Coppicing

Coppicing is an ancient method of growing trees which increases the amount of tree stems (and therefore wood) growing from a single stool, or trunk.

The tree trunk is cut back to within a few inches of its base in early spring, with the result that many shoots will then grow from this cut off trunk.

Coppicing is a method of woodland management which allows poles of wood to be harvested every 3-15 years depending on the desired diameter of the poles or stems. The wood can then be used for fencing, carpentry and fuel.

Sweet chestnut – Castanea sativa; Hazel – Corylus avellana and Beech – Fagus sylvatica – are three trees which have been managed as coppiced woodland for hundreds of years.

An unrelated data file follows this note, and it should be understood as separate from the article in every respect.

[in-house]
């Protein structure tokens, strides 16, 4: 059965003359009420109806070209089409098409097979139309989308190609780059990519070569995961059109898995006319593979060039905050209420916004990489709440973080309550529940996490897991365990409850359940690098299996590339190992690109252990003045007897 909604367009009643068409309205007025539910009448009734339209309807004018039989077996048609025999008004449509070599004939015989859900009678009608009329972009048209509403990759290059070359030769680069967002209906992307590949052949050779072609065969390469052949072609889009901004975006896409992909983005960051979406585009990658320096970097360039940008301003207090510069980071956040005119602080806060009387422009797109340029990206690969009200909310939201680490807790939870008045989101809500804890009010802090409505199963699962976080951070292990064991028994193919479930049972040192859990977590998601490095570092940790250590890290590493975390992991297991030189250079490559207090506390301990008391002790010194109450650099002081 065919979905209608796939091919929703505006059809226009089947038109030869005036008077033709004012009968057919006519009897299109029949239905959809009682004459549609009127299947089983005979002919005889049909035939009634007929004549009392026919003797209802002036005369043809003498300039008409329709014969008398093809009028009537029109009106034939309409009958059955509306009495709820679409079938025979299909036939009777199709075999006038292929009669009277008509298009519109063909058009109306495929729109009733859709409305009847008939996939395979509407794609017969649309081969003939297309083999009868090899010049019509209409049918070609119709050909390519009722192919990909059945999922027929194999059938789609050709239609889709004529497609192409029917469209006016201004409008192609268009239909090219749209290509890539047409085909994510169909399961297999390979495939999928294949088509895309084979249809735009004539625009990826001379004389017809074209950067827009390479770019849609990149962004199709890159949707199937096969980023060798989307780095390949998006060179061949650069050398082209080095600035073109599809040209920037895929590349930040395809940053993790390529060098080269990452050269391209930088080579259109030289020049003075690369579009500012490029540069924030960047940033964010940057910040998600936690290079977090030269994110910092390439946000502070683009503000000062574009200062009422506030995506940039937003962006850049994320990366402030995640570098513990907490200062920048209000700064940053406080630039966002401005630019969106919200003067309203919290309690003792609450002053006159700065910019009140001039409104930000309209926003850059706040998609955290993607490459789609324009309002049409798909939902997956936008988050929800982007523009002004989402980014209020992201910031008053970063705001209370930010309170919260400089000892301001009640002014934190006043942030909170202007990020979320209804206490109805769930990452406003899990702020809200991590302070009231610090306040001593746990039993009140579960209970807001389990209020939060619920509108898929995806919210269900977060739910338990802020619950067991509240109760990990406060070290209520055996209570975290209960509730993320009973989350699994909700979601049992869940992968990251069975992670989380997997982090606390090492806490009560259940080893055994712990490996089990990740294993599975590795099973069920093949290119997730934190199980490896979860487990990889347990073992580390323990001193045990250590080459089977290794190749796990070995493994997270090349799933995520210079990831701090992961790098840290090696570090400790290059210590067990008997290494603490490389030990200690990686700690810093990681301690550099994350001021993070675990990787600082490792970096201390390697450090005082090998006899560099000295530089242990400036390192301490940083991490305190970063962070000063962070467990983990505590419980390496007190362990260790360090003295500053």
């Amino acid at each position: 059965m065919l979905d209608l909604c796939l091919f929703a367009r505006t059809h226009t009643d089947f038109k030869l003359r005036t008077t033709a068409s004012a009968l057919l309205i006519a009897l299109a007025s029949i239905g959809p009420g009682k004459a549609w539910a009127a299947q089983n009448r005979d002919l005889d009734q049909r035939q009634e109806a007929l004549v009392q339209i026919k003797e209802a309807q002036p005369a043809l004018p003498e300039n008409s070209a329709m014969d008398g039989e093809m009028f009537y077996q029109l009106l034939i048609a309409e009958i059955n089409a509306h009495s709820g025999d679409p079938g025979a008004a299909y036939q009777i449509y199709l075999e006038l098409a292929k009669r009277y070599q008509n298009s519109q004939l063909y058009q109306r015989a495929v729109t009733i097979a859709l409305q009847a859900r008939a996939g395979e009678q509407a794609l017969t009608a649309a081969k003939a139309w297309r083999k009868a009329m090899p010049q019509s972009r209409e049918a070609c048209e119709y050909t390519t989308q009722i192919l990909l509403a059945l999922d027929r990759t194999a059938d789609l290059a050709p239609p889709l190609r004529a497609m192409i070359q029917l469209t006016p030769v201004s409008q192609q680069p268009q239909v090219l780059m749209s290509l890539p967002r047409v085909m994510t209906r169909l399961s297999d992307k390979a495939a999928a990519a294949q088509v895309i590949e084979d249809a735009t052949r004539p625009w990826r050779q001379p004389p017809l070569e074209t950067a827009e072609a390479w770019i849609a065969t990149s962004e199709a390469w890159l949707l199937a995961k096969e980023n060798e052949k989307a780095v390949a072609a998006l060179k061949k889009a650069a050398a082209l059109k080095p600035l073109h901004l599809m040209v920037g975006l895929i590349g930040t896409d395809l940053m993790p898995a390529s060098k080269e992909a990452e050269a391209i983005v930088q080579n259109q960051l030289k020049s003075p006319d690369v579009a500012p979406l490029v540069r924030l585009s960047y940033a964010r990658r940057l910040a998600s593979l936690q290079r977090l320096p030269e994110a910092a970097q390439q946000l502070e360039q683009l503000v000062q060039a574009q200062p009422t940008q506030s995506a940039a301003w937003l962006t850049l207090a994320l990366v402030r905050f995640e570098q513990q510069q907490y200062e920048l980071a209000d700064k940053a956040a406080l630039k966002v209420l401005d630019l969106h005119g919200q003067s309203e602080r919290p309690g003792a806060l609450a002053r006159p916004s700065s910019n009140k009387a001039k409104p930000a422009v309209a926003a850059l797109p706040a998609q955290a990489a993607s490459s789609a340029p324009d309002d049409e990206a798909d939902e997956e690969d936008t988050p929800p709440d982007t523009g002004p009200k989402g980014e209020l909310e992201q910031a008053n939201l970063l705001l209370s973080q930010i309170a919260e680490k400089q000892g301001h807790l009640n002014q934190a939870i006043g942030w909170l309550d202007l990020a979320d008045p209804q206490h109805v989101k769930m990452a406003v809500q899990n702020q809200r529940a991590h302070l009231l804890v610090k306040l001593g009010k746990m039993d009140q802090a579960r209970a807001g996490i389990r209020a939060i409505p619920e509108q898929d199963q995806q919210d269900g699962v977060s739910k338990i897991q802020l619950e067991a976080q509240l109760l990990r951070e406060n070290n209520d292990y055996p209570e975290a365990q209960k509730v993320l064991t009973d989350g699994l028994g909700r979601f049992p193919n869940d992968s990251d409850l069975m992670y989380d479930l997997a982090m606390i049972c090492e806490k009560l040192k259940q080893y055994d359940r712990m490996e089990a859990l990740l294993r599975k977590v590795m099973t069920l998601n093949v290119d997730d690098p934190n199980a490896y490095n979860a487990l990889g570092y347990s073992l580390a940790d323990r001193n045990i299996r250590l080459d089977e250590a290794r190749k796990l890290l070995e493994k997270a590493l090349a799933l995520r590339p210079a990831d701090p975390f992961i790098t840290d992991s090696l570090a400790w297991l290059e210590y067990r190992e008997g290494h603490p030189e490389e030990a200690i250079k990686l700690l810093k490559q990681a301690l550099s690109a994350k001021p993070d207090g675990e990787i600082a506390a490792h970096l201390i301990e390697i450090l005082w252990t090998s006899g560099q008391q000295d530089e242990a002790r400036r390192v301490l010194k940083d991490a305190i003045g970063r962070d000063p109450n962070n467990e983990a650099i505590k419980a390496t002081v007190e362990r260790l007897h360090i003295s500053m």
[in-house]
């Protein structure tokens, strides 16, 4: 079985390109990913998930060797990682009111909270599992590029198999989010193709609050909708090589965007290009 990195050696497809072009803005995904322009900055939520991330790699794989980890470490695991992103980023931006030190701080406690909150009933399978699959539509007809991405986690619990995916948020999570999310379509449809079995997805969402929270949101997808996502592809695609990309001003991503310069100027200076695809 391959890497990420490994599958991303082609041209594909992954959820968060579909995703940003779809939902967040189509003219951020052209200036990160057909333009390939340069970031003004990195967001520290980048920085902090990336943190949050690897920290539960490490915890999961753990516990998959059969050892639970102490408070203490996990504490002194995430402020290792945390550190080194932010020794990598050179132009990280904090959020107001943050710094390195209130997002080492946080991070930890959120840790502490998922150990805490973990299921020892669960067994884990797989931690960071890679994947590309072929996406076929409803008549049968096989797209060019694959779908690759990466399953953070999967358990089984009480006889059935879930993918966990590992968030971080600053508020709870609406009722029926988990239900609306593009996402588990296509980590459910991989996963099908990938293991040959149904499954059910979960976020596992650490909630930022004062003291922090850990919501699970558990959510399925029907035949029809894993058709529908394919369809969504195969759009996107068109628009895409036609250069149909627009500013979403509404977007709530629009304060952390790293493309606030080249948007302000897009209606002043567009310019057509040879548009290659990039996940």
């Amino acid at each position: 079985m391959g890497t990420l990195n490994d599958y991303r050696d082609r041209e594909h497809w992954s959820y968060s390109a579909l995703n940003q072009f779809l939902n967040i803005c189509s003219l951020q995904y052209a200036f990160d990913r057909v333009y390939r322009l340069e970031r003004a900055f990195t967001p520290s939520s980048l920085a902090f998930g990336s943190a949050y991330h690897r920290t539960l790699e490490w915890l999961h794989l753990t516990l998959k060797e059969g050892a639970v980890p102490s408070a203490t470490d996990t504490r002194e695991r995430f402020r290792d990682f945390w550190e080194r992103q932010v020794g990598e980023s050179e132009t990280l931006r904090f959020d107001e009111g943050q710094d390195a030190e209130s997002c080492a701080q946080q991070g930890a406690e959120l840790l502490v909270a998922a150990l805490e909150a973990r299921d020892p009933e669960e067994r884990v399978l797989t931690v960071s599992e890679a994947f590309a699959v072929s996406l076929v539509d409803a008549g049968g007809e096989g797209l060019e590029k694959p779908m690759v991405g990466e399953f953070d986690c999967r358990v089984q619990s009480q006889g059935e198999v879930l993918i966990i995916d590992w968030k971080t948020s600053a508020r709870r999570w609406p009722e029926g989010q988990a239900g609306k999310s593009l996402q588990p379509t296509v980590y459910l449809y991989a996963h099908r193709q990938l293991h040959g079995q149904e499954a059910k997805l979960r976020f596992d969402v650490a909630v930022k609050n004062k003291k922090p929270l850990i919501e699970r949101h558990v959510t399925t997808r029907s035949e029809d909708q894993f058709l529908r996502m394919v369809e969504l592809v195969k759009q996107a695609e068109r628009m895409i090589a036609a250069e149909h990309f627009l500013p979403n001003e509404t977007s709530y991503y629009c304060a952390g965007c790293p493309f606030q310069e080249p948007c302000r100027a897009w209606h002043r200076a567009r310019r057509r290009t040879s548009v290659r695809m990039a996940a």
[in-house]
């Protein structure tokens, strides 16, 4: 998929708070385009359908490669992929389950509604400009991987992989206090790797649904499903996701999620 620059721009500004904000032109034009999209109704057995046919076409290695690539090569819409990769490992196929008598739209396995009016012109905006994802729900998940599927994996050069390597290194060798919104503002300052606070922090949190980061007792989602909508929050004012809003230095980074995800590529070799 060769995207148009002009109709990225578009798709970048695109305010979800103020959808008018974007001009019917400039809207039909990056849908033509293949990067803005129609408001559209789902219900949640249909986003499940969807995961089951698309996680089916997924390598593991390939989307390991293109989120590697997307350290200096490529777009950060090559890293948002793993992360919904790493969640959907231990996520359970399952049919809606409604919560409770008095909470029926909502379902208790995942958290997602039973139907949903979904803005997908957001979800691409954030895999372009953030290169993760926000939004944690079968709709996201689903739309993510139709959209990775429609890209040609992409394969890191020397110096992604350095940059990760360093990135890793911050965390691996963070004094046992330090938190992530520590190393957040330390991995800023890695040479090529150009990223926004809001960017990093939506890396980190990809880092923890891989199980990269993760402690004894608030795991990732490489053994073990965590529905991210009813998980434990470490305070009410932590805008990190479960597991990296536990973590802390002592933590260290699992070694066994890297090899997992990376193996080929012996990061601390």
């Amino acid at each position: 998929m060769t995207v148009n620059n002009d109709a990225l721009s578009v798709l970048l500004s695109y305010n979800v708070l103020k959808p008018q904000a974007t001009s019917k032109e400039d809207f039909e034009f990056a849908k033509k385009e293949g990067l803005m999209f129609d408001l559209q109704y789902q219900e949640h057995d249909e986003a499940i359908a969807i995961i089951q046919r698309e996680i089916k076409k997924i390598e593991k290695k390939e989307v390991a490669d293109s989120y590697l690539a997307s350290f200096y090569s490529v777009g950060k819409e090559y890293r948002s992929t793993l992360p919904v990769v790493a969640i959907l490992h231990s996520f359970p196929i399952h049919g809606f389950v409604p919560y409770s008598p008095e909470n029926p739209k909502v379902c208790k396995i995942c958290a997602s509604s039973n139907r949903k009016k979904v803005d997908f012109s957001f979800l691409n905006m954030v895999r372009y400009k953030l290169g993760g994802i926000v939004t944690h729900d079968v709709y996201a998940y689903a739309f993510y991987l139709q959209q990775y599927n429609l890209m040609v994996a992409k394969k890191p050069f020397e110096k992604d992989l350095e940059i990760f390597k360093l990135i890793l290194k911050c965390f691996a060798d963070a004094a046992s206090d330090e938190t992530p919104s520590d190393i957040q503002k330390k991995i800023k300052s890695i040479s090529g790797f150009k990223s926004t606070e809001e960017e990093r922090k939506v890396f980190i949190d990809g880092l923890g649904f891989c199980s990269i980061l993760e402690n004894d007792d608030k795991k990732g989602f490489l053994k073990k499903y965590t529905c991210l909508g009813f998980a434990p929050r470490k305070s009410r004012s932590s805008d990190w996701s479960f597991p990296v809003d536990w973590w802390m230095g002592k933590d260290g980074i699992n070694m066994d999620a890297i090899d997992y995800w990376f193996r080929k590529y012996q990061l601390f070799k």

Coppicing can also be used decoratively in the garden; for example, on shrubs such as dogwood – Cornus; this is grown for its brightly coloured winter stems which are pruned back in March to encourage fresh, colourful growth for the following winter.

 

Chestnut coppice, sweet chestnut, coppicing

 

 


Chartered Institute of Horticulture